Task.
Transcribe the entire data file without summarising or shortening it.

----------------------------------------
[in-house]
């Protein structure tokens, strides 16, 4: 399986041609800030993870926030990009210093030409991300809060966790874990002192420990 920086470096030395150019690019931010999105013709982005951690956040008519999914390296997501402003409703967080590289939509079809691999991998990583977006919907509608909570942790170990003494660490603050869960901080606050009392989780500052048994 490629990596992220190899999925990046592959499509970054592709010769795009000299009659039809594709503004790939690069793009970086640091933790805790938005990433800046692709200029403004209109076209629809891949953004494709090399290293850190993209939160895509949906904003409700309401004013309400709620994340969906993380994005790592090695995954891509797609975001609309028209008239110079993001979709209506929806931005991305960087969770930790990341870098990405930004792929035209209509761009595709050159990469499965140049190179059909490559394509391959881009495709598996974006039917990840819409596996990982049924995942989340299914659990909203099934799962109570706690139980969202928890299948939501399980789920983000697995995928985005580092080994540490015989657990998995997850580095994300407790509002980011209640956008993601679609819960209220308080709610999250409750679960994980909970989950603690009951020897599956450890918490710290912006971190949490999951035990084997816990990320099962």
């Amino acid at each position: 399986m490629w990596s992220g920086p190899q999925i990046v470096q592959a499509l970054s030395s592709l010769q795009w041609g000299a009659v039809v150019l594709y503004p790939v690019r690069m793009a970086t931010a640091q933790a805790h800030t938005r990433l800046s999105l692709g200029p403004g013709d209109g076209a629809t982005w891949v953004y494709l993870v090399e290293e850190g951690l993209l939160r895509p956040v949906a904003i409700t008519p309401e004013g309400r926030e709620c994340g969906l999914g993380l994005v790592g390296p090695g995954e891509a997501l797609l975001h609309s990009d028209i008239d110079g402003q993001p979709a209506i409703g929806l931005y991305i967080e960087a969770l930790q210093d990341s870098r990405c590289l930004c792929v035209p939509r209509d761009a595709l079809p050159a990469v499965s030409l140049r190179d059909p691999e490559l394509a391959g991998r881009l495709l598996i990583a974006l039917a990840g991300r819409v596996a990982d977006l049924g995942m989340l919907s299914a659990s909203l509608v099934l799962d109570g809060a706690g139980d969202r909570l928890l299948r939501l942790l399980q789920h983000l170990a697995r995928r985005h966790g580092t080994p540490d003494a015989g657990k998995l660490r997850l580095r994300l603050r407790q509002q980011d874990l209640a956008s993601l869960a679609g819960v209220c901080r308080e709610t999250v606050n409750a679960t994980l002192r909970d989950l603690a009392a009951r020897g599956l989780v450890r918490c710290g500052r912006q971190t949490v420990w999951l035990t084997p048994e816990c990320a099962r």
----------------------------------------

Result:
[in-house]
């Protein structure tokens, strides 16, 4: 399986041609800030993870926030990009210093030409991300809060966790874990002192420990 920086470096030395150019690019931010999105013709982005951690956040008519999914390296997501402003409703967080590289939509079809691999991998990583977006919907509608909570942790170990003494660490603050869960901080606050009392989780500052048994 490629990596992220190899999925990046592959499509970054592709010769795009000299009659039809594709503004790939690069793009970086640091933790805790938005990433800046692709200029403004209109076209629809891949953004494709090399290293850190993209939160895509949906904003409700309401004013309400709620994340969906993380994005790592090695995954891509797609975001609309028209008239110079993001979709209506929806931005991305960087969770930790990341870098990405930004792929035209209509761009595709050159990469499965140049190179059909490559394509391959881009495709598996974006039917990840819409596996990982049924995942989340299914659990909203099934799962109570706690139980969202928890299948939501399980789920983000697995995928985005580092080994540490015989657990998995997850580095994300407790509002980011209640956008993601679609819960209220308080709610999250409750679960994980909970989950603690009951020897599956450890918490710290912006971190949490999951035990084997816990990320099962």
């Amino acid at each position: 399986m490629w990596s992220g920086p190899q999925i990046v470096q592959a499509l970054s030395s592709l010769q795009w041609g000299a009659v039809v150019l594709y503004p790939v690019r690069m793009a970086t931010a640091q933790a805790h800030t938005r990433l800046s999105l692709g200029p403004g013709d209109g076209a629809t982005w891949v953004y494709l993870v090399e290293e850190g951690l993209l939160r895509p956040v949906a904003i409700t008519p309401e004013g309400r926030e709620c994340g969906l999914g993380l994005v790592g390296p090695g995954e891509a997501l797609l975001h609309s990009d028209i008239d110079g402003q993001p979709a209506i409703g929806l931005y991305i967080e960087a969770l930790q210093d990341s870098r990405c590289l930004c792929v035209p939509r209509d761009a595709l079809p050159a990469v499965s030409l140049r190179d059909p691999e490559l394509a391959g991998r881009l495709l598996i990583a974006l039917a990840g991300r819409v596996a990982d977006l049924g995942m989340l919907s299914a659990s909203l509608v099934l799962d109570g809060a706690g139980d969202r909570l928890l299948r939501l942790l399980q789920h983000l170990a697995r995928r985005h966790g580092t080994p540490d003494a015989g657990k998995l660490r997850l580095r994300l603050r407790q509002q980011d874990l209640a956008s993601l869960a679609g819960v209220c901080r308080e709610t999250v606050n409750a679960t994980l002192r909970d989950l603690a009392a009951r020897g599956l989780v450890r918490c710290g500052r912006q971190t949490v420990w999951l035990t084997p048994e816990c990320a099962r």